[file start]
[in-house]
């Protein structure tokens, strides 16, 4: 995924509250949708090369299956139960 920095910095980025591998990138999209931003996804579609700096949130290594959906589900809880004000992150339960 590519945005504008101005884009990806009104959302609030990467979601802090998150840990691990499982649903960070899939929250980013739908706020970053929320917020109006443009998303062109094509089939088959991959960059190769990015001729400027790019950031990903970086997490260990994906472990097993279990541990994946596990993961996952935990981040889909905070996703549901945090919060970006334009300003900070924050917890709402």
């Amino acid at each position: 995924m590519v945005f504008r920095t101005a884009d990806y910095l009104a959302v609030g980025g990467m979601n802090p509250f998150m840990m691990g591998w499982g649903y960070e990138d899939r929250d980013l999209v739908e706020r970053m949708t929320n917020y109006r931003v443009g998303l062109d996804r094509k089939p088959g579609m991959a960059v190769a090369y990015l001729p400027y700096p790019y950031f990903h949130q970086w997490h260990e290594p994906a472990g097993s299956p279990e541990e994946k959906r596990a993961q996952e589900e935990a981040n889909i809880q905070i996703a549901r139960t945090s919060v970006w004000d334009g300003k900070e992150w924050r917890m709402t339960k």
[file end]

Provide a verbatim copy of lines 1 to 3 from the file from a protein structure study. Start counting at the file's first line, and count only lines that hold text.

[in-house]
């Protein structure tokens, strides 16, 4: 995924509250949708090369299956139960 920095910095980025591998990138999209931003996804579609700096949130290594959906589900809880004000992150339960 590519945005504008101005884009990806009104959302609030990467979601802090998150840990691990499982649903960070899939929250980013739908706020970053929320917020109006443009998303062109094509089939088959991959960059190769990015001729400027790019950031990903970086997490260990994906472990097993279990541990994946596990993961996952935990981040889909905070996703549901945090919060970006334009300003900070924050917890709402």
């Amino acid at each position: 995924m590519v945005f504008r920095t101005a884009d990806y910095l009104a959302v609030g980025g990467m979601n802090p509250f998150m840990m691990g591998w499982g649903y960070e990138d899939r929250d980013l999209v739908e706020r970053m949708t929320n917020y109006r931003v443009g998303l062109d996804r094509k089939p088959g579609m991959a960059v190769a090369y990015l001729p400027y700096p790019y950031f990903h949130q970086w997490h260990e290594p994906a472990g097993s299956p279990e541990e994946k959906r596990a993961q996952e589900e935990a981040n889909i809880q905070i996703a549901r139960t945090s919060v970006w004000d334009g300003k900070e992150w924050r917890m709402t339960k």